Object-oriented programming is a powerful way to approach the task of programming. Since its early beginnings, programming has been governed by various methodologies. At each hard point in the evolution of c++ programming, a new approach was created to help the programmer



handle increasingly complex programs. The first programs were created by toggling switches on the front panel of the computer. Obviously, this approach is suitable for only the smallest programs. Next, assembly language was invented, which allowed longer programs to be written. The next advance happened in the 1950s when first high-level language (FORTRAN) was invented.

By using a high-level language, a programmer was able to write programs that were several thousand lines long. However, the method of programming used early on was an ad hoc, anything-goes approach. While this is fine for relatively short programs, it yields unreadable (and unmanageable) ”spaghetti code” when applied to larger programs. The elimination of spaghetti code became feasible with the invention of structured programming languages in the 1970s. These languages include Algol and Pascal. In loose terms, C is a structured language, and most likely the type of programming you have been doing would be called structured programming. structured programming relies on well-defined control structures, code blocks, the absence (or at least minimal use) of the GOTO, and stand-alone subroutines that support recursion and local variables.Using structured programming, the average programmer can create and maintain programs that are up to 50,000 lines long.

Although structured programming has yielded excellent results when applied to moderately complex programs, even it fails at some point, after a program reaches a certain size. To allow more complex programs to be written, a new approach to the job of programming was needed. Towards this end, object oriented programming was invented. OOP takes the best of the ideas embodied in structured programming and combines them with powerful new concepts that allow you to organize your programs more effectively. Object oriented programming encourages you to decompose a problem into its constituent parts. Each component becomes a self-contained object that contains its own instructions and data that relate to that object. In this way, complexity is reduced and the programmer can manage larger programs.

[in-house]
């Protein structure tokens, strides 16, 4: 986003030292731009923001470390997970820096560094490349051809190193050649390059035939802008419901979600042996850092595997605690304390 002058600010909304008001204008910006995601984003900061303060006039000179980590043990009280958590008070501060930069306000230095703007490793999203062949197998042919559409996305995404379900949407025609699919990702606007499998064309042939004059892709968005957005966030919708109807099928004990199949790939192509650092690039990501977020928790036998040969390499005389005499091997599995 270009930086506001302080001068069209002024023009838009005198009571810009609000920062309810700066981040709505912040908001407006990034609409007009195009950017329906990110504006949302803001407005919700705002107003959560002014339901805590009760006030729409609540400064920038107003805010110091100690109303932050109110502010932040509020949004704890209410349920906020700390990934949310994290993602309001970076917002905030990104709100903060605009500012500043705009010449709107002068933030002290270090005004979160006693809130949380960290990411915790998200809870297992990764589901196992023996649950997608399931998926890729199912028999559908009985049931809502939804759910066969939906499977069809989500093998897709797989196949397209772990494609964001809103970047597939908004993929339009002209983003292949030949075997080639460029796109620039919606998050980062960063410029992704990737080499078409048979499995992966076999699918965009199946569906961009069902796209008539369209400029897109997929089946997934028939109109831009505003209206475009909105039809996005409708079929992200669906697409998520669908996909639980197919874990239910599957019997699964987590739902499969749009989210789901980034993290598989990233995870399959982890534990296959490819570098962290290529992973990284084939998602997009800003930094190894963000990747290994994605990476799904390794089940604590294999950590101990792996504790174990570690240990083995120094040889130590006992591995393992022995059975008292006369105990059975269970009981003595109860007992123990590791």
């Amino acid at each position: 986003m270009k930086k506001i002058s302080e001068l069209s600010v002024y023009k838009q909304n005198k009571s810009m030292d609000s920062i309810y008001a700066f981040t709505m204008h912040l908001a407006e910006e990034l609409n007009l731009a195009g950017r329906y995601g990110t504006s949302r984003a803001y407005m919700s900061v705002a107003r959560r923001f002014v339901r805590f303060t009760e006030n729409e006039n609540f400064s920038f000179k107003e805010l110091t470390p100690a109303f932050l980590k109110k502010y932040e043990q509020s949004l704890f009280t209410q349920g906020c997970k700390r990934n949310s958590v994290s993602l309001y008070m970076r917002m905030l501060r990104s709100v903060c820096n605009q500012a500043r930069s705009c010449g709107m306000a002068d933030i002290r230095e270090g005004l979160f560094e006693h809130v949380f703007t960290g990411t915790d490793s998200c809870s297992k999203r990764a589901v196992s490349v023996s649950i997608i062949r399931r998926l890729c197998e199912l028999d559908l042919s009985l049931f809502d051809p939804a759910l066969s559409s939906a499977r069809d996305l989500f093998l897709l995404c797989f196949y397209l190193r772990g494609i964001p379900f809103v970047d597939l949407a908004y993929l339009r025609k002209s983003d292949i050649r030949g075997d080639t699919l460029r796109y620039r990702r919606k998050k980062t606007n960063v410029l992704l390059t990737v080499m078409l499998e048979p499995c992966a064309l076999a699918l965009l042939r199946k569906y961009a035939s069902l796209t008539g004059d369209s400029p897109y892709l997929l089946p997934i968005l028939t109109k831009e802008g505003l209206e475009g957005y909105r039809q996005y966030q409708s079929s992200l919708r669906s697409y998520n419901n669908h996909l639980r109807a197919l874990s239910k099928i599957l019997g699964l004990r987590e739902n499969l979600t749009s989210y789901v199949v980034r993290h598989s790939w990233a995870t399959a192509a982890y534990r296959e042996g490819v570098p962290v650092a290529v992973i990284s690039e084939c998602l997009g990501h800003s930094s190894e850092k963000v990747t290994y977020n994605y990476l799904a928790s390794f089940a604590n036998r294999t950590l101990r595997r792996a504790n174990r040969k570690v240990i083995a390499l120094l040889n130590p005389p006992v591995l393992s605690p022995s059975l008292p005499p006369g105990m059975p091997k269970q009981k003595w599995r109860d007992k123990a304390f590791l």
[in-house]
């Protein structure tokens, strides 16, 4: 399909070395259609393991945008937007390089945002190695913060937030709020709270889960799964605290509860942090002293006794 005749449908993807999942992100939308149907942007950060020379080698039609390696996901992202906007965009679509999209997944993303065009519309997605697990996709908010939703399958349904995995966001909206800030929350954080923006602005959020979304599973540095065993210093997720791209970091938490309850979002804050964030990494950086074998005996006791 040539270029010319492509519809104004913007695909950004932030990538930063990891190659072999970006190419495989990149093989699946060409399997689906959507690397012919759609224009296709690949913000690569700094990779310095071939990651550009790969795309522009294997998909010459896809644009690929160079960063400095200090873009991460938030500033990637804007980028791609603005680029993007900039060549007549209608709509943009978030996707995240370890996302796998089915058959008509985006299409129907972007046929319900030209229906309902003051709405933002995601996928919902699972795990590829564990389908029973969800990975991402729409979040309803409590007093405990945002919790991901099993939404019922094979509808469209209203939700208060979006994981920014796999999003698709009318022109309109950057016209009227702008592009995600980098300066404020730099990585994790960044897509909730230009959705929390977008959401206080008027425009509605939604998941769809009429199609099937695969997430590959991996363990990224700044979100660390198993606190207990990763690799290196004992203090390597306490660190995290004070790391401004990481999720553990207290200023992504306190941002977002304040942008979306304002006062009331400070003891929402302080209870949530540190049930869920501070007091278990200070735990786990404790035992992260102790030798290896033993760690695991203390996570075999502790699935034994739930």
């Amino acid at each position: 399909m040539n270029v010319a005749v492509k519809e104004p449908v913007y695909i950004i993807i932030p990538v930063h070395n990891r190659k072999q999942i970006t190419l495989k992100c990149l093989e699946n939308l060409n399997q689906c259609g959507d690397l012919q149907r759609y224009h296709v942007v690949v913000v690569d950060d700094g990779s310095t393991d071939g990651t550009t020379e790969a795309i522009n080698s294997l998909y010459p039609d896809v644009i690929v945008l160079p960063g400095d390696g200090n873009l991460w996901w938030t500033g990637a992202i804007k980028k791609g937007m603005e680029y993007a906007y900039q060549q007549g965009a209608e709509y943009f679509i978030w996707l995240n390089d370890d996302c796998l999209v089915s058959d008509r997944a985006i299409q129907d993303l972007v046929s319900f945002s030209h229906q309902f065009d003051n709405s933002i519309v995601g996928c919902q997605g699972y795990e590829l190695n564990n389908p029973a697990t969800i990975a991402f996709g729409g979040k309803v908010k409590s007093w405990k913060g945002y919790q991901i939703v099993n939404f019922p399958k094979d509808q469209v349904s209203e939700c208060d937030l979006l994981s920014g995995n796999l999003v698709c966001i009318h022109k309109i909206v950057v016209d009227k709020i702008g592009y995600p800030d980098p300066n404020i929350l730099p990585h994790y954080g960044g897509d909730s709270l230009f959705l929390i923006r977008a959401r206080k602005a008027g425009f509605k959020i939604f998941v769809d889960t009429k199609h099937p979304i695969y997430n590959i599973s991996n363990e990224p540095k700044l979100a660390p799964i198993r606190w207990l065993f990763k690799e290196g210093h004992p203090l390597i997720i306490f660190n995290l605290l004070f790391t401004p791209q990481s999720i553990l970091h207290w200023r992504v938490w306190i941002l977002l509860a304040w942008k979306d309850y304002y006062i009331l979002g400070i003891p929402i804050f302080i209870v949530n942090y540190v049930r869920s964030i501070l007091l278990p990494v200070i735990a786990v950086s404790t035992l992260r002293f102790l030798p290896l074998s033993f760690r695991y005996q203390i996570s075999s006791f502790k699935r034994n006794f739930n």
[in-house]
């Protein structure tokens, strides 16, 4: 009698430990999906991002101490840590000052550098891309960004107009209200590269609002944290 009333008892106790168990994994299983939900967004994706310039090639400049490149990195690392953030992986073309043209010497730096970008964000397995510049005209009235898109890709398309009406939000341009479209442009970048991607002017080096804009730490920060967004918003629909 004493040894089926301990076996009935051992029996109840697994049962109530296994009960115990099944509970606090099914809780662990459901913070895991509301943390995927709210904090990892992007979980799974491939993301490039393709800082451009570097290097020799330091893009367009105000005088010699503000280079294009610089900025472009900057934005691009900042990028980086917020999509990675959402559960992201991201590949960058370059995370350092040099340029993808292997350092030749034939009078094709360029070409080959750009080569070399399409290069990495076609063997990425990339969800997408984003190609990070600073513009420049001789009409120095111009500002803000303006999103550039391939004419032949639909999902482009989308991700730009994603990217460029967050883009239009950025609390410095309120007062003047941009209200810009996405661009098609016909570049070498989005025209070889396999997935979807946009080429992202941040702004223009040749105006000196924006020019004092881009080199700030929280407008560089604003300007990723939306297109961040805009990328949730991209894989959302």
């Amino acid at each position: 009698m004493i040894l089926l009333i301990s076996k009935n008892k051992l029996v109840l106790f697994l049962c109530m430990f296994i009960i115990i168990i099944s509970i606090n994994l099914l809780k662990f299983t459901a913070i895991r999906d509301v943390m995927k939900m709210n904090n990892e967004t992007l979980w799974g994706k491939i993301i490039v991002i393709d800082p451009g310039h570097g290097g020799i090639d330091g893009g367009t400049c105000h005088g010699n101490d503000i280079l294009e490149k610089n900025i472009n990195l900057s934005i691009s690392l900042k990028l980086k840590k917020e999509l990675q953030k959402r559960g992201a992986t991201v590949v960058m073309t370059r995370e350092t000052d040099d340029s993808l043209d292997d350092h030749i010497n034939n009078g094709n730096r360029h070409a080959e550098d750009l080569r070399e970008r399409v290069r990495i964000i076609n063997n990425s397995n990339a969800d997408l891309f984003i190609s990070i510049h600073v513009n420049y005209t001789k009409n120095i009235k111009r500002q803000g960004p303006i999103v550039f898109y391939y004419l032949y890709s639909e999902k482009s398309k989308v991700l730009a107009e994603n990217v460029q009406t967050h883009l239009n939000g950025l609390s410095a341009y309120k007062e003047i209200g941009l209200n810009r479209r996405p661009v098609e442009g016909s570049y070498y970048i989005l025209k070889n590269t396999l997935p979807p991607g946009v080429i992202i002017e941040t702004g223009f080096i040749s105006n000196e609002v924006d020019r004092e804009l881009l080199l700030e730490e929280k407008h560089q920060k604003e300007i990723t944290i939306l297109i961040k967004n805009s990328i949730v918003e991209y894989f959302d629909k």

All OOP languages, including C++, share three common defining traits: encapsulation, polymorphism, and inheritance. Let’s look at these concepts now.


ENCAPSULATION of object oriented programming

Encapsulation is the mechanism that binds together code and the data it manipulates and keeps both safes from outside interference and misuse. In an object oriented programming language, code and data can be combined in such a way that a self-contained ”black box” is created. When code and data are linked together in this fashion, an object is created. In other words, an object is a device that supports encapsulation.

Within an object, code, data, or both may be private to that object or public. Private code or data is known to and accessible only by another part of the object. That is, private code or data cannot be accessed by a piece of the program that exists outside the object. When code or data is public, other parts of your program can access it even though it is defined within an object. Typically, the public parts of an object are used to provide a controlled interface to the private elements of the object.

For all intents and purposes, an object is a variable of a user-defined type. It may seem strange that an object that links both code and data can be thought of as a variable. However, in object-oriented programming, this is precisely the case. Each time you define a new type of object, you are creating a new data type. Each specific instance of this data type is a compound variable.


POLYMORPHISM of object oriented programming